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Politicians' Public Service Often Creates Public Suffering

March 14, 2013 in Economics

By Doug Bandow

Doug Bandow

California Democrat Pete Stark finished 40 years in Congress in January. The 81-year-old proclaimed himself pleased with the half of his life spent in “public service” on Capitol Hill, yet the public has suffered disastrously from his efforts allegedly on its behalf.

Federal spending, deficits and debt have skyrocketed. The U.S. has engaged in endless, bloody and unnecessary wars.

Entitlement programs have exploded out of control, threatening America’s financial future.

The wasteful burden of inefficient regulation has climbed as job creation has stalled. The war on drugs has morphed into nanny-state regulation of cigarette smoking and soda drinking.

The U.S. has become a society in which public bailouts and liability judgments reward those who fail.

Washington has trouble delivering the mail but has taken control of the health care system.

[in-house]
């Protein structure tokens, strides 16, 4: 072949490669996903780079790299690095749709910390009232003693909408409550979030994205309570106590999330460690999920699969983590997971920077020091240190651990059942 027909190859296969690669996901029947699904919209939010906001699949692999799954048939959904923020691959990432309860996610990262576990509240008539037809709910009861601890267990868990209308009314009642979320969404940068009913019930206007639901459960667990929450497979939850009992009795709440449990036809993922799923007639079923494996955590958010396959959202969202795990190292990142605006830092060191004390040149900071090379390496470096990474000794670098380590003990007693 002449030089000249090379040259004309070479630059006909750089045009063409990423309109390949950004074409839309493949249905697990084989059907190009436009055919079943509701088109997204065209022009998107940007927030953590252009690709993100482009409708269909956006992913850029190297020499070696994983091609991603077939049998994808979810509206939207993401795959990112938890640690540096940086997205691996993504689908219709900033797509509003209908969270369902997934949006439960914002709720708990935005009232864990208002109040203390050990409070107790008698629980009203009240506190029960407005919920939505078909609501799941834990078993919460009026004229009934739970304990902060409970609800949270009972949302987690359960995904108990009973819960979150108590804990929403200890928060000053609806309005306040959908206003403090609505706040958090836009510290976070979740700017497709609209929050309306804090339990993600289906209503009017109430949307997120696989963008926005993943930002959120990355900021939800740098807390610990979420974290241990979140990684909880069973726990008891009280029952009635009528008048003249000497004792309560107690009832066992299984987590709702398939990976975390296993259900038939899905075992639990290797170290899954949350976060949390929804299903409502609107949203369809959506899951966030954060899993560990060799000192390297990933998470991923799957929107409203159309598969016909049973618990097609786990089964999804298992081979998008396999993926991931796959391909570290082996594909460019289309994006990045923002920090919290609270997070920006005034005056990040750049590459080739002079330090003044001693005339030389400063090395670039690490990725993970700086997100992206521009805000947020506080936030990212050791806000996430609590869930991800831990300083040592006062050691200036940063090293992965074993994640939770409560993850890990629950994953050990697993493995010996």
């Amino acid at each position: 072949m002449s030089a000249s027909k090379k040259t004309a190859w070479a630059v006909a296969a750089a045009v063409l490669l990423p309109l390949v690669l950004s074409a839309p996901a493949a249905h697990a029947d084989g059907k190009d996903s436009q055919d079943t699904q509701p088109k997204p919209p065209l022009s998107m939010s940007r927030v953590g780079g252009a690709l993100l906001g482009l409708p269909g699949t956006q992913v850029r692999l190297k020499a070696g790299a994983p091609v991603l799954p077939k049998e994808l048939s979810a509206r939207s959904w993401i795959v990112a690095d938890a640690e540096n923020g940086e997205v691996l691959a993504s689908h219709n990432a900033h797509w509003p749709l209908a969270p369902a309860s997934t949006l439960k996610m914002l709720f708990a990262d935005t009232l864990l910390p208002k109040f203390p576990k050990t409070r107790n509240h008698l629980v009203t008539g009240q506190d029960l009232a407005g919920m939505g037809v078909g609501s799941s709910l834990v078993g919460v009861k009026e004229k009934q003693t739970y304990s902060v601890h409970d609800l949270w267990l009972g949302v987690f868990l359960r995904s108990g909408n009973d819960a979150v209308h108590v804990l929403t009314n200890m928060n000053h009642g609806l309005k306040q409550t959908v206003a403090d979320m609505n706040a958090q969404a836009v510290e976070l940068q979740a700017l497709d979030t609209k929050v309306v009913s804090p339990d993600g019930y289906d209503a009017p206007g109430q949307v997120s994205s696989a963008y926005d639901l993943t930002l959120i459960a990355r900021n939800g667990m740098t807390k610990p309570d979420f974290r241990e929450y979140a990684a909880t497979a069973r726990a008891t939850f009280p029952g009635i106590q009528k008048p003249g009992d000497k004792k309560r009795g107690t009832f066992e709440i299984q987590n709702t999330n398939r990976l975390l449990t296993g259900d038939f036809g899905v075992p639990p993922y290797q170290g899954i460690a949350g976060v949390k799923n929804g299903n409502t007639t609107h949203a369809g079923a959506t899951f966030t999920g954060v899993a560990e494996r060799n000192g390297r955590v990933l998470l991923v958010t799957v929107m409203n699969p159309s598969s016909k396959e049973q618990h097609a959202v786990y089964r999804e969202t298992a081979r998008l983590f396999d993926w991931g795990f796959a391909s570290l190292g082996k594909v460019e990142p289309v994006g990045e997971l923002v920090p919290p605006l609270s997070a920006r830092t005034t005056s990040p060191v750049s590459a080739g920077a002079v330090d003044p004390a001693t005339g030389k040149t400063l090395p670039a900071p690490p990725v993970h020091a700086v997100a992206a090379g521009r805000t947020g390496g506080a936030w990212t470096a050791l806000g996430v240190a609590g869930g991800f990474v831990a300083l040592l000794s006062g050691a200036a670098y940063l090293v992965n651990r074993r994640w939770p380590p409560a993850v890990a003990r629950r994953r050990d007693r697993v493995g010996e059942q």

Politicians are a necessary evil because government is a necessary evil. But Big Government is not necessary.”

People are still judged by the color of their skin rather than the content of their character, most often at the direction of government. People who once believed in a future of infinite possibilities now fear permanent decline.

Representative Stark was not directly responsible for all of these outcomes. He may even have opposed one or two of them.

But as a congressman he consistently promoted ever bigger government as the solution to every problem.

Is someone somewhere in need of something? Create a new government program, preferably in Washington. Tax or borrow, but always spend and regulate.

Yet he genuinely imagined himself as a crusader on horseback for the rest of us. He told NPR that he was going to miss getting up in the morning and looking into the mirror and saying: “ ‘Hey, I’m going to do something today that’s going to make life better for somebody.’ And that’s pretty neat.”

He contrasted that to his time as a banker when he got up and said: “ ‘Whose car am I going to repossess’ or ‘Whose house am I going to foreclose?’”

George Mason University’s Don Boudreaux makes the obvious point that if that’s what Stark did at his bank, then he was a lousy banker.

He should have been saying what family can I enable to buy a home which they can afford, and pay back the bank?

What entrepreneur can I fund to serve the public and make a profit? What new way can I serve people in order to enable the bank to make money?

In fact, if …read more
Source: OP-EDS

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